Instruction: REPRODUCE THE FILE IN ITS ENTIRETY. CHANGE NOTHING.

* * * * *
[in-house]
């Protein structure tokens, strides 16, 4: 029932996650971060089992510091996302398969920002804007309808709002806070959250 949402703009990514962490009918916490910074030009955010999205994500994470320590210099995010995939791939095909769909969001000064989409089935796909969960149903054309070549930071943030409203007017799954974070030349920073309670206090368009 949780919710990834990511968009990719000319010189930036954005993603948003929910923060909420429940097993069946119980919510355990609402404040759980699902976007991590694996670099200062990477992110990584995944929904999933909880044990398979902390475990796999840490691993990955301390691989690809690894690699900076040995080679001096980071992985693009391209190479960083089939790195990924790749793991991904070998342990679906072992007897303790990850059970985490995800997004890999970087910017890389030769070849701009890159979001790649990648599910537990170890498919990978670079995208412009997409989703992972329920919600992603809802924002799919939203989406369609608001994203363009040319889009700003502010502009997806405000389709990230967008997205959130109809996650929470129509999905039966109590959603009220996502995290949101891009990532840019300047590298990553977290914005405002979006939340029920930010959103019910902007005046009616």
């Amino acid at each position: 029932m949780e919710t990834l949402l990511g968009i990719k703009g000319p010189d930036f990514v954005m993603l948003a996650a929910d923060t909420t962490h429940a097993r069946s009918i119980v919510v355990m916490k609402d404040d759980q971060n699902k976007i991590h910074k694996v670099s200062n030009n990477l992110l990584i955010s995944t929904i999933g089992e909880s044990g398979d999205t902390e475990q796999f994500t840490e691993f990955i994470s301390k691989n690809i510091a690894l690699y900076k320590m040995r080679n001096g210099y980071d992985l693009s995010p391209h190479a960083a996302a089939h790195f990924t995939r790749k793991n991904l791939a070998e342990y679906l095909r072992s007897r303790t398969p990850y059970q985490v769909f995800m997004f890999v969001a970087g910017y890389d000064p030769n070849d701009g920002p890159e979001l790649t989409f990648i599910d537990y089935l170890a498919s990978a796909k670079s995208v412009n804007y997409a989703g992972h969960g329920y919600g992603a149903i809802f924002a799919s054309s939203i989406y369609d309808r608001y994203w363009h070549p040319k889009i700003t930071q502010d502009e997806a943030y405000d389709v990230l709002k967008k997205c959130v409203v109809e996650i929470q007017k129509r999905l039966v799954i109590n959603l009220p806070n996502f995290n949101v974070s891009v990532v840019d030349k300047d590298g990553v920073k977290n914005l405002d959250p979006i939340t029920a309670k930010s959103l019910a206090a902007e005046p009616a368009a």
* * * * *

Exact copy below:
[in-house]
């Protein structure tokens, strides 16, 4: 029932996650971060089992510091996302398969920002804007309808709002806070959250 949402703009990514962490009918916490910074030009955010999205994500994470320590210099995010995939791939095909769909969001000064989409089935796909969960149903054309070549930071943030409203007017799954974070030349920073309670206090368009 949780919710990834990511968009990719000319010189930036954005993603948003929910923060909420429940097993069946119980919510355990609402404040759980699902976007991590694996670099200062990477992110990584995944929904999933909880044990398979902390475990796999840490691993990955301390691989690809690894690699900076040995080679001096980071992985693009391209190479960083089939790195990924790749793991991904070998342990679906072992007897303790990850059970985490995800997004890999970087910017890389030769070849701009890159979001790649990648599910537990170890498919990978670079995208412009997409989703992972329920919600992603809802924002799919939203989406369609608001994203363009040319889009700003502010502009997806405000389709990230967008997205959130109809996650929470129509999905039966109590959603009220996502995290949101891009990532840019300047590298990553977290914005405002979006939340029920930010959103019910902007005046009616």
């Amino acid at each position: 029932m949780e919710t990834l949402l990511g968009i990719k703009g000319p010189d930036f990514v954005m993603l948003a996650a929910d923060t909420t962490h429940a097993r069946s009918i119980v919510v355990m916490k609402d404040d759980q971060n699902k976007i991590h910074k694996v670099s200062n030009n990477l992110l990584i955010s995944t929904i999933g089992e909880s044990g398979d999205t902390e475990q796999f994500t840490e691993f990955i994470s301390k691989n690809i510091a690894l690699y900076k320590m040995r080679n001096g210099y980071d992985l693009s995010p391209h190479a960083a996302a089939h790195f990924t995939r790749k793991n991904l791939a070998e342990y679906l095909r072992s007897r303790t398969p990850y059970q985490v769909f995800m997004f890999v969001a970087g910017y890389d000064p030769n070849d701009g920002p890159e979001l790649t989409f990648i599910d537990y089935l170890a498919s990978a796909k670079s995208v412009n804007y997409a989703g992972h969960g329920y919600g992603a149903i809802f924002a799919s054309s939203i989406y369609d309808r608001y994203w363009h070549p040319k889009i700003t930071q502010d502009e997806a943030y405000d389709v990230l709002k967008k997205c959130v409203v109809e996650i929470q007017k129509r999905l039966v799954i109590n959603l009220p806070n996502f995290n949101v974070s891009v990532v840019d030349k300047d590298g990553v920073k977290n914005l405002d959250p979006i939340t029920a309670k930010s959103l019910a206090a902007e005046p009616a368009a």